Cutting out mats – using small scissors, shears, an electric razor, clippers, or even a battery operated ear/nose/eyebrow trimmer. Just be careful not to get too close to the skin and risk cutting your kitty’s skin and hurting your kitty.
Mat splitters or removers – use these to carefully separate hair from the sides of a mat, working a little bit at a time until you can shrink the mat to a point where it could easily be cut out.
Grooming – groomers can easily take care of mats or give your kitty a lion cut, though some pet owners are concerned about groomers using drugs to sedate their pet or the effects of a lion cut on a cat’s fur growth.
Shampoos/conditioners – try using baby shampoo or conditioner regularly to keep their fur soft and silky, but be sure to rinse it thoroughly afterwards since the cat will lick it afterwards.
Corn starch – work a little into the mat to loosen it up before trying to comb or remove.
Oils – try olive oil, coconut oil, or even argon oil to help loosen up mats.
Combing and brushing – regular combing and brushing can prevent mats from forming or keep them small enough that they can be dealt with easily. Daily home grooming is also a good way to keep track of mats and catch them early.
Seam ripper – works great in conjunction with corn starch or something else to loosen them up.
Head to Tail Calming Treats – with chamomile, recommended to help keep your kitty calm if they are easily stressed by grooming.
Try experimenting with different tools and tricks to find out what fits best for your Ragdoll’s temperament and grooming needs. If your cat is really stressed out by mats, try to only clip one mat a day to keep them calm. Ragdoll cats do tend to have issues with matting, but there are plenty of ways to both prevent and deal with these mats regularly.
What tips do you have for removing mats from a long-haired cat?
If only our Big Mop wouldn’t head for the hills each time we bring his cutter comb out. He gets awful mats on his shoulders and between his front legs and we have tried to the point that he was getting scared of everything. Now days our local vet gives him a sedative to let the groomer get his mats out.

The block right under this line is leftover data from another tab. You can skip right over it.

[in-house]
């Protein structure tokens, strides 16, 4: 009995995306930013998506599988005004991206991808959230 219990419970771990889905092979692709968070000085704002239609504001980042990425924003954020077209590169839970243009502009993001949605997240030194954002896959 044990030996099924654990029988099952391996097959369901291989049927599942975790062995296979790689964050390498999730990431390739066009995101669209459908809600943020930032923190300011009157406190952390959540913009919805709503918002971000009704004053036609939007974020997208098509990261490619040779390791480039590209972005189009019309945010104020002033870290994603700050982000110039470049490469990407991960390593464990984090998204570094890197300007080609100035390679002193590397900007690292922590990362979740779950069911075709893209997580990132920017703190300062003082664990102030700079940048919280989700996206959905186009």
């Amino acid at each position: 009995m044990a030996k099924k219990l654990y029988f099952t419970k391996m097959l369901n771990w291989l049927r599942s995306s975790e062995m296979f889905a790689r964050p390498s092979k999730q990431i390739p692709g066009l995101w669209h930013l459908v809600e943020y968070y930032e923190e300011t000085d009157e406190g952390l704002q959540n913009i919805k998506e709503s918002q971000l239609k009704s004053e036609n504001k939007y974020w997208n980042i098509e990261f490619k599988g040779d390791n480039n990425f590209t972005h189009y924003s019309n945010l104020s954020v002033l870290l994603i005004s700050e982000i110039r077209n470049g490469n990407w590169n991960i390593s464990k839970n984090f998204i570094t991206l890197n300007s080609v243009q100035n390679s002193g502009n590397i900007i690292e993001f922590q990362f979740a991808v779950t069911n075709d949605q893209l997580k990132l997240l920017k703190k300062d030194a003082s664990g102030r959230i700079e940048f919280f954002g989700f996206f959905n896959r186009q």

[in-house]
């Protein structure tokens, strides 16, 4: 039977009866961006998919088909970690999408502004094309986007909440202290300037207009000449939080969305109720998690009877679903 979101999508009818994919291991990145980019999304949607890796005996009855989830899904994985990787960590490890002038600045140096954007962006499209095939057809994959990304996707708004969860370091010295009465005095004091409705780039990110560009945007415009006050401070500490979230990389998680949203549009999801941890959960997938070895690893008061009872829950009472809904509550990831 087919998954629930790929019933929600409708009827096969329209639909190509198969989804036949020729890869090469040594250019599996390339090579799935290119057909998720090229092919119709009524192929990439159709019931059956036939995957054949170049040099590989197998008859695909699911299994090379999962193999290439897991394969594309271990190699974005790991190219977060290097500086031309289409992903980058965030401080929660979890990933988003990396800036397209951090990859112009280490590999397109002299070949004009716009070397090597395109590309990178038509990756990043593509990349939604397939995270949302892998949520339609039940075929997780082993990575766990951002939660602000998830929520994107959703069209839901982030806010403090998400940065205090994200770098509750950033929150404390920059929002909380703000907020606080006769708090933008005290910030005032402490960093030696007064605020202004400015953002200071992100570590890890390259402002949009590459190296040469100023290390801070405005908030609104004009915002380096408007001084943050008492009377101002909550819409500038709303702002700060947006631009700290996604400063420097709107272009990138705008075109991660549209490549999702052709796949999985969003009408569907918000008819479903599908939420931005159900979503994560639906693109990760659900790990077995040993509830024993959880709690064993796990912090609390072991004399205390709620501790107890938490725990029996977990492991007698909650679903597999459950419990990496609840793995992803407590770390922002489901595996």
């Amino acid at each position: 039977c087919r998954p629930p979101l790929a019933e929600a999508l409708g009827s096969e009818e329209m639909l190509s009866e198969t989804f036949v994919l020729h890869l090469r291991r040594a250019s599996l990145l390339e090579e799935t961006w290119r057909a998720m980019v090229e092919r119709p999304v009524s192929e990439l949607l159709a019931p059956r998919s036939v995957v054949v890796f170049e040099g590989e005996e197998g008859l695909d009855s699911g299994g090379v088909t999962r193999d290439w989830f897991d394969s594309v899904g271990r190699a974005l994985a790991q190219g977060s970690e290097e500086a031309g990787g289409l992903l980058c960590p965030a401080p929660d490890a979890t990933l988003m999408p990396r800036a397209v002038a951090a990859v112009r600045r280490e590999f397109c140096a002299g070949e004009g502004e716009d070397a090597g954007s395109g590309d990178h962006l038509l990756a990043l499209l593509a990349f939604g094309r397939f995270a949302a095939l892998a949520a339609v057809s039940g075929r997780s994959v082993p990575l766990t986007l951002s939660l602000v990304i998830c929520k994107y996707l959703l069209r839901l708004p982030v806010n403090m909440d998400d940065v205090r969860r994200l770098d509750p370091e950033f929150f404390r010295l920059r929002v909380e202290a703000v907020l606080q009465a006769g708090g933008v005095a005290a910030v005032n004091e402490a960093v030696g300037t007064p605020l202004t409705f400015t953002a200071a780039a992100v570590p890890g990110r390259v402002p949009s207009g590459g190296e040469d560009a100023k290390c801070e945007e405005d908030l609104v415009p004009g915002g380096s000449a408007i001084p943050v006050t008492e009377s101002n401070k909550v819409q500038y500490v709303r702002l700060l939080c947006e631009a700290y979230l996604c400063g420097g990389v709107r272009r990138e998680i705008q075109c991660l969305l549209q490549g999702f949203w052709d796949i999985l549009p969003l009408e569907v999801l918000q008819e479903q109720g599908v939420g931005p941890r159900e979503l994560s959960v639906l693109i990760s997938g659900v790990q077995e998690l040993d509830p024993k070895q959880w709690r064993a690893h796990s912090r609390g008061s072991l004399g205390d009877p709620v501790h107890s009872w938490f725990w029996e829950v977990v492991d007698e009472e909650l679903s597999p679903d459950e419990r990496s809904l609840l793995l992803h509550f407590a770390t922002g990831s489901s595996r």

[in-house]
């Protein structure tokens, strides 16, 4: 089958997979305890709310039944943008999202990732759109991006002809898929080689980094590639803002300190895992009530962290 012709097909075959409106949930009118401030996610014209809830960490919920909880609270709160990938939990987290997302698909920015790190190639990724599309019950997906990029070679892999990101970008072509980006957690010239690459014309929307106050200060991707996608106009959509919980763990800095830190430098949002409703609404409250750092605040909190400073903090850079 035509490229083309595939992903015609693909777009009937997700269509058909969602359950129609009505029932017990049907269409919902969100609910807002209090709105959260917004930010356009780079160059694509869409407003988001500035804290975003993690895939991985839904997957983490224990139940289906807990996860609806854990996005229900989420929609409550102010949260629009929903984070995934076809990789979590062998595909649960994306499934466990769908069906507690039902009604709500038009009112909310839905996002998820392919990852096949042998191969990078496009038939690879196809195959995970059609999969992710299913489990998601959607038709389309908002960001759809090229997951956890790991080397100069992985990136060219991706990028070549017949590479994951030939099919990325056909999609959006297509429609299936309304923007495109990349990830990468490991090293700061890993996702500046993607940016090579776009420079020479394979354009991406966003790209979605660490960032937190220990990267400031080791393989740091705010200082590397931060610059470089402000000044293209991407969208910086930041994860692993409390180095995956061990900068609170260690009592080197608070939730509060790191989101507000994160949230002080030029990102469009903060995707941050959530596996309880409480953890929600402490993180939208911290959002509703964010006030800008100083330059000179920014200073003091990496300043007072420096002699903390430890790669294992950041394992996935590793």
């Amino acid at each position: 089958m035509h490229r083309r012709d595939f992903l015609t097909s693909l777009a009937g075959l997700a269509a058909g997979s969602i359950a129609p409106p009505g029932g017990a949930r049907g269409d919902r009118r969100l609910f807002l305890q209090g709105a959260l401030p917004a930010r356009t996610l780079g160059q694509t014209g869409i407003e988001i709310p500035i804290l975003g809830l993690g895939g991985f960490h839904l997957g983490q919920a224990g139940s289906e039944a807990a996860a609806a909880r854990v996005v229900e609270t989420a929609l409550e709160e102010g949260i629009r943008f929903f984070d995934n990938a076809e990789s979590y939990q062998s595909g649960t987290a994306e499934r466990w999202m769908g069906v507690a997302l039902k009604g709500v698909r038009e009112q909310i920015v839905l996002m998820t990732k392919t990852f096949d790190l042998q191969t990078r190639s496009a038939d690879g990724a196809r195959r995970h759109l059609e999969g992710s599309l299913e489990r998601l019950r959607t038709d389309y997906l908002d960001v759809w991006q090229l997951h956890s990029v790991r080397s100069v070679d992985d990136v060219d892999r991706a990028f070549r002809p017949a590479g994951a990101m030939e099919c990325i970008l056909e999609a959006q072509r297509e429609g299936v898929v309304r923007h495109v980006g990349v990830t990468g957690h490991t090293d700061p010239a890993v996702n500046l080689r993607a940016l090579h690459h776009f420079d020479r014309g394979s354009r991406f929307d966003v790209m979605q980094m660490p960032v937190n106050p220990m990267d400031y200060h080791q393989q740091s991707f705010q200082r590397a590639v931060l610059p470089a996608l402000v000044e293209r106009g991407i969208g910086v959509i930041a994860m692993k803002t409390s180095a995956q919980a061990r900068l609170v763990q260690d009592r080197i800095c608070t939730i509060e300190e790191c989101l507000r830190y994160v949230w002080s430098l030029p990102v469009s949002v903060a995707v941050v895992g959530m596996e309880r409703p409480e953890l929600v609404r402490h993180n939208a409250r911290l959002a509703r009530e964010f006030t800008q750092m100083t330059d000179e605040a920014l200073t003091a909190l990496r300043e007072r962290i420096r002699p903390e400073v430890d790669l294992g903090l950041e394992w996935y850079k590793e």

Unfortunately we didn’t get him until he was 4 months old and hadn’t regularily been groomed by the breeder, so he didn’t know what was happening.He comes home high as a kite none the worse for wear looking handsome as usual.
Wow! Great info, as usual, Jenny! Thanks so much for sharing this pawesome info! We’ve been pretty fortunate in not having any big matted fur issues with our Miss Pink Sugarbelle so far… She gets little teeny tiny mats in her big ol’ fluffy ruff which are easing to just comb out. That’s about it so far! My biggest grooming challege with our little darling is keeping that fluffy butt fur and pantaloons area trimmed to avoid litter box messes. She does not like her fur being trimmed at all back there but I have found that keeping a short pair of grooming scissors near my recliner is very helpful, as I can trim those areas in stages when she’s all relaxed and napping between my legs in my recliner. YAY!
Patti & Miss Pink Sugarbelle 🙂 <3
good luck with the continued grooming! trigg needed help in that area today – not fun!
Agreed. Not fun at all. It’s easier for me to keep that fur back in “that area” as short as I can to avoid the very messy cleanup that will eventually be needed if I let her hair grow to it’s full length back there. Those cleanups are stressful for her AND me! <3
understood. it happens so rarely in our house now – happened A LOT when we were on dry food. but now it’s so rare, it’s not a big deal.